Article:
I Don't Need Anyone, I'm Strong  
   This is the block of those clients who are unable to ask for help from others or to take in help when it is offered. Therapy is difficult for them and filled with ambivalence because they are in the uncomfortable position of needing our help. Their childhood history is usually one of feeling emotionally alone, of psychological abuse - a toxic soul-killing environment.Their childhood experience is one of being in survival mode. "I'm on my own,how do I protect myself and get through this. I have to be strong." Their childhood homes were psychologically unsafe so they need to feel a sense of safety with us. Their sessions with us, our office space, becomes a refuge for their hearts and souls. The initial transformative moments occur when they are able to receive our simple acts of loving kindness such as my handing them a tissue when they are tearful instead of them taking one from a purse or my offering a cup of tea when they are in the waiting room or consoling touch after a tear-filled session.
                  Love Is Not in the Cards For Me  
   These patients feel like pariahs - perpetual outsiders - feeling that others find them repulsive and don't want them around. At the deepest level they feel like defective human beings. Love is available to others, but not to them because there is something wrong with them. Often their history is one of being unwanted by parents, their arrival on the planet being experienced as a burden, an unwelcome responsibility. As most sensitive children do, these clients interpreted their mother and fathers inability to nurture them to mean there's something wrong with me.
   One of the most healing aspects of their therapy is my welcoming attitude - I continually let them know that I am glad to see them. Of course, initially they don't believe that this is genuine saying/thinking, "It's your job to say those things, you don't really mean it." I remember one patient revealing with hesitation,"When you go into the bathroom after our sessions you probably throw up because you are so repulsed by me." The transformative moments of working through this block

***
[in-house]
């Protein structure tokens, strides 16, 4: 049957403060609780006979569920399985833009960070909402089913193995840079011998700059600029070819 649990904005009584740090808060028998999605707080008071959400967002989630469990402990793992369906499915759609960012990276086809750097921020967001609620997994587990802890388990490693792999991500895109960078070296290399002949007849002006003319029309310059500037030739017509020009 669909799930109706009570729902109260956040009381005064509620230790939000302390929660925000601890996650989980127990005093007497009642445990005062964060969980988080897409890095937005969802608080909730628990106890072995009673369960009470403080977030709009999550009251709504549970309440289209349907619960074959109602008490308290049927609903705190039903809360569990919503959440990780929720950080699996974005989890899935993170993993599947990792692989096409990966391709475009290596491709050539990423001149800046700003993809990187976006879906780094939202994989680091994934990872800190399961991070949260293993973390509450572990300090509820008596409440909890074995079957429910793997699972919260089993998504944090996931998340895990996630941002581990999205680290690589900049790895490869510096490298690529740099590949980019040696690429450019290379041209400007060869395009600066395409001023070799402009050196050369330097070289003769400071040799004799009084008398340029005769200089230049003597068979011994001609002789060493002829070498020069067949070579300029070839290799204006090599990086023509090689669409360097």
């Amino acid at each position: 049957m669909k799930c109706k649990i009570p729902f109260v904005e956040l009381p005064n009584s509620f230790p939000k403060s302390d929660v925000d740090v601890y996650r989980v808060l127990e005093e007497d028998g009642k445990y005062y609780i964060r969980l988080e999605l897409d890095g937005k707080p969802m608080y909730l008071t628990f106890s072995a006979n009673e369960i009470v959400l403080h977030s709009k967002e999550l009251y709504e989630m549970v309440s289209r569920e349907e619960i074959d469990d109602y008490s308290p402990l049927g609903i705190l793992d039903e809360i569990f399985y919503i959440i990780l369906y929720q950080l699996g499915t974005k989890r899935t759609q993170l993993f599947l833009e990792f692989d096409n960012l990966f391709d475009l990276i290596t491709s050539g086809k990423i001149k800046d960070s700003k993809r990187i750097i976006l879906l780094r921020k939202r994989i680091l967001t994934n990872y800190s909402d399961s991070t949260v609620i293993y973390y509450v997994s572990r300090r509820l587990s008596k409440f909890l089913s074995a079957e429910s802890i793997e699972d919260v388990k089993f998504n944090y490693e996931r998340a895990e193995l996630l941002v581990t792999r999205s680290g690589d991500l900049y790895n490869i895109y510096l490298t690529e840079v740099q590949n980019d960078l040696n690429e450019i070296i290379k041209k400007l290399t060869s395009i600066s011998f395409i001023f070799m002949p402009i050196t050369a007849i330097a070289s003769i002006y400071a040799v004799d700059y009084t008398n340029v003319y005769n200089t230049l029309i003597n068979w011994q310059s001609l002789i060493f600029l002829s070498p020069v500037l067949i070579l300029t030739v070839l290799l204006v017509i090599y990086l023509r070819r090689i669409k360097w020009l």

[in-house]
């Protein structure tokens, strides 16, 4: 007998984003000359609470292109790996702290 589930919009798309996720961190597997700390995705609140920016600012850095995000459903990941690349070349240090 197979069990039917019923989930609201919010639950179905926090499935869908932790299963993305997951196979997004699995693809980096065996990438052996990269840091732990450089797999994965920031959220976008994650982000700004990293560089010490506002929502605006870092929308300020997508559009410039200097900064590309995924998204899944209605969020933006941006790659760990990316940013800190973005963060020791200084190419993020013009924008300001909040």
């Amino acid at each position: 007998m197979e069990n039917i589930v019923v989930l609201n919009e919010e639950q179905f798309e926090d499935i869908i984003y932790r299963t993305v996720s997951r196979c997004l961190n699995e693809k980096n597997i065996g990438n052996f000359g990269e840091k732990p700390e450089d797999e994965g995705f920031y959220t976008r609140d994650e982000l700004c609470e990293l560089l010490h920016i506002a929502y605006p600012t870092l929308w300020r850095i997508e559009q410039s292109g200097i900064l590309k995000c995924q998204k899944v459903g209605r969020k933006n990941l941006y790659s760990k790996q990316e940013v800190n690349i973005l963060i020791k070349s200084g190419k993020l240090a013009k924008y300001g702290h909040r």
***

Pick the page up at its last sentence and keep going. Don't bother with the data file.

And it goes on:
usually occurred when my patients were able to take in my welcoming warmth and began to believe that I was glad to see them because I genuinely appreciated who they are.
   Our insights and clinical skills in uncovering these patterns are vital. However, it is our warm and compassionate presence and our acts of loving kindness that are essential in inviting the wounded receptive self out of hiding. Our clients begin to trust that, if they allow themselves to be open and receptive again, the outcome will be different this time. That process begins with our relationship with them.  

   This blog is based on the Love Blocks chapter in my book, Working From the Heart: A Therapist's Guide to Heart-Centered Psychotherapy. My story of working through my love block and several patient stories are included in that chapter.